One point which is still hotly debated in the House of Commons and by industry stakeholders is the scope of “lawful but harmful” content under the OSB. It is yet to be seen whether this definition and scope will be revisited by the new Prime Minister. The OSB was originally a priority for Boris Johnson’s government, with it being set out in the Conservative’s Manifesto in 2019, it is therefore clear that Boris Johnson’s resignation has impacted the current draft of the OSB.
As set out in our previous article, the OSB does not expressly prohibit insurers offering cover for fines issued by Ofcom under the new regulatory regime. Whilst it is possible that Ofcom may later issue rules expressly prohibiting the offering of insurance for OSB regulatory fines, as it is currently drafted, the OSB introduces the possibility of insured technology companies (offering regulated services) submitting claims in relation to fines imposed by Ofcom. Given the size of possible fines, the potential exposure for Insurers is significant. Further, it may impact directors under Directors & Officer policies should criminal sanctions be imposed by the regulator.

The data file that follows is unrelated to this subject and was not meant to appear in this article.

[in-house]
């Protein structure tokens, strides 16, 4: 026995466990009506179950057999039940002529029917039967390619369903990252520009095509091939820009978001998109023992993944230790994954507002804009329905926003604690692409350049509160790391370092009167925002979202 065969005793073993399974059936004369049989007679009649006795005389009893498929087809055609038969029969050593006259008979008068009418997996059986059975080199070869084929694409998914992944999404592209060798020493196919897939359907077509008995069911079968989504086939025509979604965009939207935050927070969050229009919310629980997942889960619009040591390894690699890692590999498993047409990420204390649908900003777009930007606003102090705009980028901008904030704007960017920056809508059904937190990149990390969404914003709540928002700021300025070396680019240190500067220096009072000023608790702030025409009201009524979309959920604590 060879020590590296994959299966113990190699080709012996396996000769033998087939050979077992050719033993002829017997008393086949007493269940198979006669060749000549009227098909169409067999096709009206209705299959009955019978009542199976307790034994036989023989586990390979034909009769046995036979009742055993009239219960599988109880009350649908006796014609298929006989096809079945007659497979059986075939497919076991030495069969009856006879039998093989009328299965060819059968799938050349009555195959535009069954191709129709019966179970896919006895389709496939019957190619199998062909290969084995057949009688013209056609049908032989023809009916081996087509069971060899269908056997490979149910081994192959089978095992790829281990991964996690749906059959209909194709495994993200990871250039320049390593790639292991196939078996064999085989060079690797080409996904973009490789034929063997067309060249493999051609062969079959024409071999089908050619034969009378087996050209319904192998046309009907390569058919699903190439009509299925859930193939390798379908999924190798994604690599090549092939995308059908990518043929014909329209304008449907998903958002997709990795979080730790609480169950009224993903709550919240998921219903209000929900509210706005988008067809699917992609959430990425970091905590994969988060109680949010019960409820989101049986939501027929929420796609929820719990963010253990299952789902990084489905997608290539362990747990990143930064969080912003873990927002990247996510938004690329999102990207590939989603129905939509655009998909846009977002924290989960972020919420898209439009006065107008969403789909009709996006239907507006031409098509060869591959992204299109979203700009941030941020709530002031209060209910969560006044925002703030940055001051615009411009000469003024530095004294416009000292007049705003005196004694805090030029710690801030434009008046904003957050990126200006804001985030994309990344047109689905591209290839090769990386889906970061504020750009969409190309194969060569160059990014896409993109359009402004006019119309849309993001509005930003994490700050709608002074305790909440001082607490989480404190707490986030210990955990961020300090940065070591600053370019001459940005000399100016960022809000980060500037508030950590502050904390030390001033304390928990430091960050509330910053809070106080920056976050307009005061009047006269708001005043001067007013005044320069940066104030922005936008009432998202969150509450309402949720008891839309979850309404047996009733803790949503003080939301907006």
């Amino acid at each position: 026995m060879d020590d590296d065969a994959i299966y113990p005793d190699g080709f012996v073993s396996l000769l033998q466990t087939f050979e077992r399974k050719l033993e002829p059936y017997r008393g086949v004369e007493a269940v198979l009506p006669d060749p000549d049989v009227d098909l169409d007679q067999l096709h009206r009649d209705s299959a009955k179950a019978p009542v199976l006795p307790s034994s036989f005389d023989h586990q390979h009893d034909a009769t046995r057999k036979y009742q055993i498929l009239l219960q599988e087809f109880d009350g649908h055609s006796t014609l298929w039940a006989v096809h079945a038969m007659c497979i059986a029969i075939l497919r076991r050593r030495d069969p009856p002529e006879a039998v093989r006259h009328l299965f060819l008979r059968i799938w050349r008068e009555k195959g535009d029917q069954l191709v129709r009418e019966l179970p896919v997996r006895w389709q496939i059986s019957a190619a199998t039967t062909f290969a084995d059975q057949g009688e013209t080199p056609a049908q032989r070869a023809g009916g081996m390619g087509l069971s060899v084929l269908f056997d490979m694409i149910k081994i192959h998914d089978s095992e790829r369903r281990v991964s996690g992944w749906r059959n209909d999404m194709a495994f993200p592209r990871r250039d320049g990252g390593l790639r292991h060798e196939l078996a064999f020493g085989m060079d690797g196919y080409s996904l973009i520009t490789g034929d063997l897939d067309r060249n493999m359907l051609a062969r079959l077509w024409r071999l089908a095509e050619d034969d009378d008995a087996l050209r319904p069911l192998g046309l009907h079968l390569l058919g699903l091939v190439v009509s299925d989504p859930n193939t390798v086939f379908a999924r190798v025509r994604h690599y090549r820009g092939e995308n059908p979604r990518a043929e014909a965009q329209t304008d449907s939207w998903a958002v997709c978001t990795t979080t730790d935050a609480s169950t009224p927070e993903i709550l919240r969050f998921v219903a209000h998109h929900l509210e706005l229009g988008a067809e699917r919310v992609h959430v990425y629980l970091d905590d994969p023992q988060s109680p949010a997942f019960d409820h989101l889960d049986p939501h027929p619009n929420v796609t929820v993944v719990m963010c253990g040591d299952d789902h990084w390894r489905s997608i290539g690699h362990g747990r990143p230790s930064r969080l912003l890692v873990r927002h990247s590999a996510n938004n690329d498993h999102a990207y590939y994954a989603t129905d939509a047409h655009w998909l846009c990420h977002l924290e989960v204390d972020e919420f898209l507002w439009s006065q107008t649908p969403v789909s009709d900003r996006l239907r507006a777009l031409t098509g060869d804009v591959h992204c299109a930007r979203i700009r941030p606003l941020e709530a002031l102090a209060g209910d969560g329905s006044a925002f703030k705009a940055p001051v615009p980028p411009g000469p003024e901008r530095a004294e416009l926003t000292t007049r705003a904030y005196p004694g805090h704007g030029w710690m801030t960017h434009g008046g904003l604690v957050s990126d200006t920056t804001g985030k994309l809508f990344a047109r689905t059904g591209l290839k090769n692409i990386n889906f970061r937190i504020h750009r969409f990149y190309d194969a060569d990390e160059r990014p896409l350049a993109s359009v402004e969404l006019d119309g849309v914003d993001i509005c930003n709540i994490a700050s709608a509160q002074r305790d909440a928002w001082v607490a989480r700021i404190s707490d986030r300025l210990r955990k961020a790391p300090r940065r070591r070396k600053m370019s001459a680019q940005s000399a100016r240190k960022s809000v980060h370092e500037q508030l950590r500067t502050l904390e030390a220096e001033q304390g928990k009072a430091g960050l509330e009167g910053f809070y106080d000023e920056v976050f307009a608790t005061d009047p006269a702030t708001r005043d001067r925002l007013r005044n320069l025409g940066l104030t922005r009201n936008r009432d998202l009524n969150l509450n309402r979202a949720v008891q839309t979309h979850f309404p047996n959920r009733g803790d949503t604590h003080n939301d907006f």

The coming weeks will shape whether or not the OSB will continue to take the same form as previously outlined. The new Prime Minister and likely new Secretary of State for Digital, Culture, Media and Sport will need to act quick should it stick to Ofcom’s proposed timetable for implementation. Watch this space over the coming months for further updates and developments on the OSB.